It is time to confess something that has every chance of making me look like an insensitive jerk. I am anniversary overloaded. There, I have said it.
The 50th anniversary of the Kennedy assassination, the 150th anniversary of Gettysburg Address and recently the 50th anniversary of Martin Luther King Jr.'s "I Have a Dream Speech" have come together in a great media tornado of anniversaries.
Each of these deserves to be remembered. Each marks an epoch-changing moment in history. But as one big anniversary vortex, they seem this year like a Perseid meteor shower of oratory, chin stroking, historical meditation, pontificating, punditry and TV specials.
To paraphrase Tennyson's famous poem "The Charge of the Light Brigade" -- by the way, it was Oct. 25, 1854; the 160th anniversary is next year, so book early for the Crimea and avoid disappointment! -- "Tributes to the left of them, praises to the right of them, volleyed and thundered, into the valley of hype, rode the 600 hundred op-ed writers."
The darn calendar is to blame. Anniversaries are of the same herd of beasts as birthdays. They are all part of the tyranny of repetitive dates.
Every year anniversaries/birthdays remorselessly arrive on their appointed days. People can mark them with a celebration only to discover that they come back next year. And if that next year happens to be a round number, they come back with a vengeance. Lordy, lordy, look who's 40. Lordy, lordy, it is really nifty, the Gettysburg battle is 150.
Last year, all the famous anniversaries held exactly the same historical significance as they do now except they had not yet reached the artificial milestones set by humans in the fluid tide of time. That guarantees that no matter how reverent and profound the occasion, an air of artificiality is bound to hang over it.
Of course, we in the media have complicity in the establishment of the anniversary industry, which would otherwise be promoted by genteel history professors possibly offering some selected readings and a glass or two of sherry
The Patriot-News in Harrisburg at least took the opportunity to apologize for its Nov. 24, 1863, editorial that dismissed the Gettysburg Address as "silly remarks" and wittily borrowed some of Lincoln's language to do it. That was a nice gesture but established a dangerous precedent. Newspapers can't very well apologize for every ridiculous opinion they have written. That would be a full-time job.
Still, in a time when newsrooms are depleted, anniversaries are ideal for making TV specials and filling the white space in papers because the facts have all been established and it's just a matter of adding seasonings to the journalistic stew.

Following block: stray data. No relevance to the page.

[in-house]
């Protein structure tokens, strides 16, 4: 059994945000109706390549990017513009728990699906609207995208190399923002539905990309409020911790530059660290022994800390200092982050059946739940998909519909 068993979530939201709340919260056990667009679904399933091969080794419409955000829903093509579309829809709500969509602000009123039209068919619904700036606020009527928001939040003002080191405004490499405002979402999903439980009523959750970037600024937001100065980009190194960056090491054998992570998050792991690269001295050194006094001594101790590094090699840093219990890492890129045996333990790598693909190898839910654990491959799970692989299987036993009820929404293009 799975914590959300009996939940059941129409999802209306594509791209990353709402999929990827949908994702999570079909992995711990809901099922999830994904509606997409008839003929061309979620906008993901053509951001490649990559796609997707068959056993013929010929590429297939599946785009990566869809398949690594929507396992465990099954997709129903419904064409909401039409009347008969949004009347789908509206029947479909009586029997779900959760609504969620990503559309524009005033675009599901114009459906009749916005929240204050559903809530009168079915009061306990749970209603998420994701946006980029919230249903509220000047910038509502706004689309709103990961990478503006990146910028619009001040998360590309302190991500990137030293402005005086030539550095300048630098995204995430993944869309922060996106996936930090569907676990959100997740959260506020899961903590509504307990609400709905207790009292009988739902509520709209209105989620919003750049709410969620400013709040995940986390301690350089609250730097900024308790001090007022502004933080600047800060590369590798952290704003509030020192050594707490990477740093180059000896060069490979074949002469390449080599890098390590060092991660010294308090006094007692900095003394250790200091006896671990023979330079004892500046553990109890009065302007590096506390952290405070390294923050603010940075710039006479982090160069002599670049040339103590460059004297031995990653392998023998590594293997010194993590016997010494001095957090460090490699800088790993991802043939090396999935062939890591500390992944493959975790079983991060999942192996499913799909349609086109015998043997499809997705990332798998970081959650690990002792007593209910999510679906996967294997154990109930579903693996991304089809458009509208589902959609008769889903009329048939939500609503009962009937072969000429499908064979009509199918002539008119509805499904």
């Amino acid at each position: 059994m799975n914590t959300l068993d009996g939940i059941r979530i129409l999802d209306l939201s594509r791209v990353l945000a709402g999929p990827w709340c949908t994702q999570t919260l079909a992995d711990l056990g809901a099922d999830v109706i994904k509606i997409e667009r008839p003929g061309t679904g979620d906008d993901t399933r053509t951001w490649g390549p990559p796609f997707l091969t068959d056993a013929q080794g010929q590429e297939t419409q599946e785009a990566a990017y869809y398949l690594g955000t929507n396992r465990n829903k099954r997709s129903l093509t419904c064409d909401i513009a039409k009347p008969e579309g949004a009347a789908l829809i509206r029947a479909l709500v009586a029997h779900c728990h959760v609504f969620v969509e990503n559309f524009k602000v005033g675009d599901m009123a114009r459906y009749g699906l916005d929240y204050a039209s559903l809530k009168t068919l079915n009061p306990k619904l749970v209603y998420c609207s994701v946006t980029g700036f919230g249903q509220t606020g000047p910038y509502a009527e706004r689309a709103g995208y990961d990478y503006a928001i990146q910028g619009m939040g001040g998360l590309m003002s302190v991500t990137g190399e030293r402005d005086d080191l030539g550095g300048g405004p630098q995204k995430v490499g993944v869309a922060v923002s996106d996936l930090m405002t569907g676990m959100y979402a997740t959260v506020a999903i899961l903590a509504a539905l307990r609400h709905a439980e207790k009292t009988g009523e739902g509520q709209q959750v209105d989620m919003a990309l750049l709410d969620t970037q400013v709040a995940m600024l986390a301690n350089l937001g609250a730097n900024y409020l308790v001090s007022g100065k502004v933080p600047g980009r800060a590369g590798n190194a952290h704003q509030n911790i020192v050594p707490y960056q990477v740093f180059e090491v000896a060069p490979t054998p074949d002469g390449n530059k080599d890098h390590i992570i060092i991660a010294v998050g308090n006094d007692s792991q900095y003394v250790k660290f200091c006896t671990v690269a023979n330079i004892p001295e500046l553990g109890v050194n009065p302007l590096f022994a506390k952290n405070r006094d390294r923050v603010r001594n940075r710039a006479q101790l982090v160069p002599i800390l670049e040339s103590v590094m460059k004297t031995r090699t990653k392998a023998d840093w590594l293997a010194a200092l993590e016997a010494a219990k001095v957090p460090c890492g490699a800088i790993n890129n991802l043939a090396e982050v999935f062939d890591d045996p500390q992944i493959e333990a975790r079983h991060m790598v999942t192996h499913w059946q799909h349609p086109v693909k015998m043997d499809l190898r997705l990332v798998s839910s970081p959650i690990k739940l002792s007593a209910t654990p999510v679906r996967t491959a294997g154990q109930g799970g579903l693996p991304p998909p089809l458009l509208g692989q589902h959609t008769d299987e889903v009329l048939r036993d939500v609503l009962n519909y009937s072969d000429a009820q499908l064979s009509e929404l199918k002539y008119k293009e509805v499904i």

("Here young fellow, before you do the police calls, knock us out 750 words on the Gettysburg Address, will ya?" So the young fellow, perhaps typical of his generation, Googles to find out who won the battle.)
Anniversaries do popularize history, and that is a good fact. We live in a time when, if surveys are to be believed, some kids go through school without learning anything about Hitler's Germany (Hitler, who he?), and never mind about Kennedy and Lincoln in what seems to them the ancient past.
Anniversaries also do something else that is good: They bind people together in common remembrance and shared values. A lot people have recounted their "where-were-you-when-Kennedy-was-assassinated" stories. Some of these are moving, but some are like mine, very boring and best not mentioned.
The trouble with such stories is that history keeps piling up moments that make us think where we were at the time -- the date that will live in infamy for an older generation, 9/11, another infamous date, for a new generation. Given the triviality of the culture, we will soon have to remember where we were when someone won "Dancing With the Stars."
When I come to think of it, I love history, I certainly revere Abe, JFK and MLK and by rights I should have no problem with anniversaries at all. But now I experience anniversary fatigue.
I think the tipping point was one of the numerous TV shows that had details about the shot to JFK's head and his spilled "brain matter." That would have seemed an offensive detail at the time and its casual mention now leaves me uneasy. Are anniversaries about honoring great figures or are they sometimes about satisfying morbid curiosities?
Rather than hyper-anniversaries, I would rather it be for us, the living, to be dedicated to honoring them every day of every year.
Reg Henry: firstname.lastname@example.org or 412-263-1668.